The Nightmare of Poverty

The ultimate terror for white people is to leave the highway by mistake and find themselves in East St. Louis.  People speak of getting lost in East St. Louis as a nightmare.  The nightmare to me is that they never leave that highway so they never know what life is like for all the children here.  They ought to get off that highway.  The nightmare isn’t in their heads.  It’s a real place.  There are children living here.”

 Jonathan Kozol, St. Louis Dispatch, 1991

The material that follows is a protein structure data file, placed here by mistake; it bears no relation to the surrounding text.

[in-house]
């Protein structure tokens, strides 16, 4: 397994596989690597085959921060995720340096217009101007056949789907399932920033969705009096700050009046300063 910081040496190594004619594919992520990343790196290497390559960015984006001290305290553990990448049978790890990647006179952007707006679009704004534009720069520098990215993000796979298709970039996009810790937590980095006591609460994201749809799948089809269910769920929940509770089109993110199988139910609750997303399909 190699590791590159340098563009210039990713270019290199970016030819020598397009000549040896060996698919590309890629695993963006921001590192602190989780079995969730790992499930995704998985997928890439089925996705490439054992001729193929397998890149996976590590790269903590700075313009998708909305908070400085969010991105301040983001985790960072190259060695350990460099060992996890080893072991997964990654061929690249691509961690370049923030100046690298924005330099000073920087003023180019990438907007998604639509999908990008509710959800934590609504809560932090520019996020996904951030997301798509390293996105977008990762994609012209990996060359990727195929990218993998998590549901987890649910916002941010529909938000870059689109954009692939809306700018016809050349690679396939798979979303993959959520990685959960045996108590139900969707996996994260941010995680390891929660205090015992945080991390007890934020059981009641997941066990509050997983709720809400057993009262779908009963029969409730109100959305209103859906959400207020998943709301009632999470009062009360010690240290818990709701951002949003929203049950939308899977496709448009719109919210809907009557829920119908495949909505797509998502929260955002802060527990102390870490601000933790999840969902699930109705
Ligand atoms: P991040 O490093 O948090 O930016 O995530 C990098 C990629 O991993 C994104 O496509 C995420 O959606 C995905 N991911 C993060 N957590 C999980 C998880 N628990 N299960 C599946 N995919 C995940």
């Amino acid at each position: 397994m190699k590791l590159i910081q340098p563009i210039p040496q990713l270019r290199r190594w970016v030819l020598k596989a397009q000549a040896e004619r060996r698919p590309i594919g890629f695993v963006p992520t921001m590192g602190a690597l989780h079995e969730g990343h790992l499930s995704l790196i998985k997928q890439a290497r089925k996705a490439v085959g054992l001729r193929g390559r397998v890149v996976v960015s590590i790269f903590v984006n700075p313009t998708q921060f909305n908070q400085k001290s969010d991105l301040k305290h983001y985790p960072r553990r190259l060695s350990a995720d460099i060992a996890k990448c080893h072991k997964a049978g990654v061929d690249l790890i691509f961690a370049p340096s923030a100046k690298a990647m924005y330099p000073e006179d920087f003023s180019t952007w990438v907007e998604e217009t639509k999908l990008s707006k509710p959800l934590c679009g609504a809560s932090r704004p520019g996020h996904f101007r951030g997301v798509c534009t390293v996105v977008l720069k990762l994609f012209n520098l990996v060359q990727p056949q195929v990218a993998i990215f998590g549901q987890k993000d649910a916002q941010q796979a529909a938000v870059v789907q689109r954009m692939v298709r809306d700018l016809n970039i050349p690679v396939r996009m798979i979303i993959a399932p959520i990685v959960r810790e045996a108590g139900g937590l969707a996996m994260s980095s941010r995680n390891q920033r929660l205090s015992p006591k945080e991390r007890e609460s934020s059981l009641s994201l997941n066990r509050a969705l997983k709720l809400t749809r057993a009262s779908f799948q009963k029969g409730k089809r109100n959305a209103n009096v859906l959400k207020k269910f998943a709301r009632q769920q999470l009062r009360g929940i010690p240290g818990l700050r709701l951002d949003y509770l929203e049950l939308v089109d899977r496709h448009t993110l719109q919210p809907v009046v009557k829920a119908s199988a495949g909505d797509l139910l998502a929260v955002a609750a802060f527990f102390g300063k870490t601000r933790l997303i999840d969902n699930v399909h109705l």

1557604_10152220740161654_935384944_n “She told me the worst thing that had ever happened to her in her life was when her parents divorced three years ago,” Rochelle told me last week, punctuating the statement with a loud laugh. She was talking about a conversation she had had with a co-worker whose position is one step up from hers.  The woman is 19, married with no children, and attends the state university.  Her husband has a job with the same grocery store and also attends the state university.  Rochelle had a very hard time understanding how a parent’s divorce could be the worst thing a person could have gone through.  “I’ve never even had a father,” Rochelle said.  “I don’t even know who my father is! I’ve lived through my house burning down and a little baby dying in the fire when I was 11.  I’ve had no Christmases when I was growing up, or birthday parties, or food.  She at least has two parents.”  For Rochelle, the divorce of one’s parents didn’t seem to compare with many of the events of her own upbringing.  How could divorce have had such a strong impact on her co-worker?  Rochelle keeps her difficult life to herself, so she didn’t say anything to the woman.  She saved her amazement for me.